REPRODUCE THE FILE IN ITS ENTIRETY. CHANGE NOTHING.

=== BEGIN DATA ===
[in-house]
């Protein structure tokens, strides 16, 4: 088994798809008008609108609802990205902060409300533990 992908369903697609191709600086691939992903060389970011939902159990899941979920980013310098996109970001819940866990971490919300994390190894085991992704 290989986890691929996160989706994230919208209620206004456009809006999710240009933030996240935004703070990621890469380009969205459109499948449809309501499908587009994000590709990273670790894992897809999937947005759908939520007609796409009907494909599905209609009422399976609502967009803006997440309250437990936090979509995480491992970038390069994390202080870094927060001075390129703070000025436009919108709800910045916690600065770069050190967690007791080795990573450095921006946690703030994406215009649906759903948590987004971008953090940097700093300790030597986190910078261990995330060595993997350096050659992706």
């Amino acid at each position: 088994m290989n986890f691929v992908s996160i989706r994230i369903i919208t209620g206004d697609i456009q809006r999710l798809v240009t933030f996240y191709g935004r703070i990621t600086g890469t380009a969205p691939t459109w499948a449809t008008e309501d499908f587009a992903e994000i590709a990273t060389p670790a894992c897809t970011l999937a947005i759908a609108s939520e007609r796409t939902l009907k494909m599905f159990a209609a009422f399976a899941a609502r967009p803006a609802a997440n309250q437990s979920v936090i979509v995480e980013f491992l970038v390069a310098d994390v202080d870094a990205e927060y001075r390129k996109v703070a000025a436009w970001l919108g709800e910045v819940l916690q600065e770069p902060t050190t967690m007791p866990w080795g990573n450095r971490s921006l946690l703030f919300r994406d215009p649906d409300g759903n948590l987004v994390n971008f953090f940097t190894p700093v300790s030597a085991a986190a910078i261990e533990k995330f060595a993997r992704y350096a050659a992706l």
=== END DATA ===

[in-house]
């Protein structure tokens, strides 16, 4: 088994798809008008609108609802990205902060409300533990 992908369903697609191709600086691939992903060389970011939902159990899941979920980013310098996109970001819940866990971490919300994390190894085991992704 290989986890691929996160989706994230919208209620206004456009809006999710240009933030996240935004703070990621890469380009969205459109499948449809309501499908587009994000590709990273670790894992897809999937947005759908939520007609796409009907494909599905209609009422399976609502967009803006997440309250437990936090979509995480491992970038390069994390202080870094927060001075390129703070000025436009919108709800910045916690600065770069050190967690007791080795990573450095921006946690703030994406215009649906759903948590987004971008953090940097700093300790030597986190910078261990995330060595993997350096050659992706």
């Amino acid at each position: 088994m290989n986890f691929v992908s996160i989706r994230i369903i919208t209620g206004d697609i456009q809006r999710l798809v240009t933030f996240y191709g935004r703070i990621t600086g890469t380009a969205p691939t459109w499948a449809t008008e309501d499908f587009a992903e994000i590709a990273t060389p670790a894992c897809t970011l999937a947005i759908a609108s939520e007609r796409t939902l009907k494909m599905f159990a209609a009422f399976a899941a609502r967009p803006a609802a997440n309250q437990s979920v936090i979509v995480e980013f491992l970038v390069a310098d994390v202080d870094a990205e927060y001075r390129k996109v703070a000025a436009w970001l919108g709800e910045v819940l916690q600065e770069p902060t050190t967690m007791p866990w080795g990573n450095r971490s921006l946690l703030f919300r994406d215009p649906d409300g759903n948590l987004v994390n971008f953090f940097t190894p700093v300790s030597a085991a986190a910078i261990e533990k995330f060595a993997r992704y350096a050659a992706l």